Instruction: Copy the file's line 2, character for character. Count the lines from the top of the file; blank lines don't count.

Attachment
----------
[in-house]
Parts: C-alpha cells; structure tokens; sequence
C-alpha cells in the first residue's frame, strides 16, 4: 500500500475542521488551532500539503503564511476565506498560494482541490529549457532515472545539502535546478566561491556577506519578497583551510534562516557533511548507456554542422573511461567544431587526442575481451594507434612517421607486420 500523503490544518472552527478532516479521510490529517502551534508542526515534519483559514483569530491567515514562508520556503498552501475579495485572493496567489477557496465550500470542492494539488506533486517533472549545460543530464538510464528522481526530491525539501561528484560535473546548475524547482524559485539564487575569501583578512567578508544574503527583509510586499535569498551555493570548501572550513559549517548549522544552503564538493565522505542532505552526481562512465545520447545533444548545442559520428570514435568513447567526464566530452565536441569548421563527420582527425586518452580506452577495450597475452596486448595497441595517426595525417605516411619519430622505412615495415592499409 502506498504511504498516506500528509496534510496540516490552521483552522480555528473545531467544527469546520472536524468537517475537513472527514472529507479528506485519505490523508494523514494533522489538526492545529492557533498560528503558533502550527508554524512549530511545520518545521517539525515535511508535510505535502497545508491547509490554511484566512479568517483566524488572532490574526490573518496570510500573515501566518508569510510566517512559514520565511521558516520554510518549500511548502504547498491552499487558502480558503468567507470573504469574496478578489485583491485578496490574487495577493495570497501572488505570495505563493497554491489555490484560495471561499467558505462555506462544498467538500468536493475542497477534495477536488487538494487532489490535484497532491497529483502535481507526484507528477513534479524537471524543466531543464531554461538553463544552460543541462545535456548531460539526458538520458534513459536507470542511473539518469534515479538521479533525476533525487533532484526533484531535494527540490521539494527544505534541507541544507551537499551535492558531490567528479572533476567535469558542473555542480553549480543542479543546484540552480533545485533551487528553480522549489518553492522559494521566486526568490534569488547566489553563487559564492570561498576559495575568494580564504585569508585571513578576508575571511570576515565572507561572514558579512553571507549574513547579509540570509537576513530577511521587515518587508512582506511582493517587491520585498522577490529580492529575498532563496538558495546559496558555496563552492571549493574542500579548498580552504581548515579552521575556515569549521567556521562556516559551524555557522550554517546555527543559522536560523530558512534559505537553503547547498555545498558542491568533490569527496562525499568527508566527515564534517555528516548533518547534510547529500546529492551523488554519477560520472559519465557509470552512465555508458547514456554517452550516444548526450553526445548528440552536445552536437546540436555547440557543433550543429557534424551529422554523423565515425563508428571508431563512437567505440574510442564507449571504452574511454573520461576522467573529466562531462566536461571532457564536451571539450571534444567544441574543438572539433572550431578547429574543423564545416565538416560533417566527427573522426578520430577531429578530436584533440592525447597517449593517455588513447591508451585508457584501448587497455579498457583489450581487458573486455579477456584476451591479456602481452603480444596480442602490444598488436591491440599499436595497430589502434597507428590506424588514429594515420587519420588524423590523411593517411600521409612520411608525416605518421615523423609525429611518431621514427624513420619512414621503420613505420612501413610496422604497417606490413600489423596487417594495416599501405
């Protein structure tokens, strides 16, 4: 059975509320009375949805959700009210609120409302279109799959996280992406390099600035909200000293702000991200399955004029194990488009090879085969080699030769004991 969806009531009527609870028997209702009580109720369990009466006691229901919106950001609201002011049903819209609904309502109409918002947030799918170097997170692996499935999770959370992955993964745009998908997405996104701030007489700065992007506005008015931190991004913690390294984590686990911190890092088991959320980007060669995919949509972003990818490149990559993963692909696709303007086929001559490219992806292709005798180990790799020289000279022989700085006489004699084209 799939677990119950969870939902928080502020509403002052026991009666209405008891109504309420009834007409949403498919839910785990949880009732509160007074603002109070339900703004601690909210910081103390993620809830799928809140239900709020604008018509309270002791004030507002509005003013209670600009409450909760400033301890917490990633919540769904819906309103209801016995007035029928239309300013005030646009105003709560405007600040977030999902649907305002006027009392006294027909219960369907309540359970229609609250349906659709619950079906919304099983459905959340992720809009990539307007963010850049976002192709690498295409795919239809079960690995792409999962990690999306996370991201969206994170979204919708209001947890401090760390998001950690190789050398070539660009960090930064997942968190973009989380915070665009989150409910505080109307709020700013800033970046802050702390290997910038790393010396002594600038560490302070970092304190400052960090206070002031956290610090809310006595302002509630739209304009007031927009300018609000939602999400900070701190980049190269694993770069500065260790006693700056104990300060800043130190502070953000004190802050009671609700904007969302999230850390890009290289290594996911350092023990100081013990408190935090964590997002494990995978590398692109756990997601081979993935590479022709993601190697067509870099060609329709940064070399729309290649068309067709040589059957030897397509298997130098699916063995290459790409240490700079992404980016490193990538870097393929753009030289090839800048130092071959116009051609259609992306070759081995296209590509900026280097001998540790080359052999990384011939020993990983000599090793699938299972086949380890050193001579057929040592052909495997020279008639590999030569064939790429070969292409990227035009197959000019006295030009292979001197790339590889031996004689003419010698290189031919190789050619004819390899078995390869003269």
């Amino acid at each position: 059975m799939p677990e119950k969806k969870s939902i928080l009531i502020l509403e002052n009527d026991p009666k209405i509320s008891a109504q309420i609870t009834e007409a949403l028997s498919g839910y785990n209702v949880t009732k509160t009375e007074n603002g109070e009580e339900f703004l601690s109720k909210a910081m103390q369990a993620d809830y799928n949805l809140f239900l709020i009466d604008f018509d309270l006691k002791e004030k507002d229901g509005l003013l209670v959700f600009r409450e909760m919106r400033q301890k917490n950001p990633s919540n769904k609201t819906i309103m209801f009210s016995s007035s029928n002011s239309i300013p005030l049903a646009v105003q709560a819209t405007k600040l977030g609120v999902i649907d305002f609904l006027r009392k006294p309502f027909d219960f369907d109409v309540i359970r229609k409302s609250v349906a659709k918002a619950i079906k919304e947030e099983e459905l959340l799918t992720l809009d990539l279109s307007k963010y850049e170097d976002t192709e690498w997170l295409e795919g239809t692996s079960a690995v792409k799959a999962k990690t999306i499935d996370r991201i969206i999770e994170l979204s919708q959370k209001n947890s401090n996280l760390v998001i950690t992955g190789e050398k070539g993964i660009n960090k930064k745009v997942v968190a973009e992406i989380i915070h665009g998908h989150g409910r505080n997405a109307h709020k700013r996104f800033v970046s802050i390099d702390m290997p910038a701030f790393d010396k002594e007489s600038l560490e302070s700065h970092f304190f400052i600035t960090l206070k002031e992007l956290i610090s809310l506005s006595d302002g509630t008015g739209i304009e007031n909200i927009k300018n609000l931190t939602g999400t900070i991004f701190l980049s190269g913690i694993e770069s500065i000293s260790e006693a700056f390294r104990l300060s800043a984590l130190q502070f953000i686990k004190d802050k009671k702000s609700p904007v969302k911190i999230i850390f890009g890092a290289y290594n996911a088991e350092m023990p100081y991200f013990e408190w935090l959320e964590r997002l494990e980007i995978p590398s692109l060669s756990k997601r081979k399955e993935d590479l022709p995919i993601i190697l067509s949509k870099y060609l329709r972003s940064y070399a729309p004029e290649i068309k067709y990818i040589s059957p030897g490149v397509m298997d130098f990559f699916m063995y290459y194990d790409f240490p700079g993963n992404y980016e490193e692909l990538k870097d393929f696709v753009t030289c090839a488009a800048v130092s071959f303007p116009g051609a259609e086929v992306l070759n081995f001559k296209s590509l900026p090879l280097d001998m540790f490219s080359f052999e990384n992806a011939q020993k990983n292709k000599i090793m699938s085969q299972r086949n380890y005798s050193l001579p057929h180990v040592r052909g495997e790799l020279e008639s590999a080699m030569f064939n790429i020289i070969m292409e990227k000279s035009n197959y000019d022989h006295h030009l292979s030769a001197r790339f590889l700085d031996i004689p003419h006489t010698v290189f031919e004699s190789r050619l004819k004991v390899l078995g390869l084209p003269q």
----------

Parts: C-alpha cells; structure tokens; sequence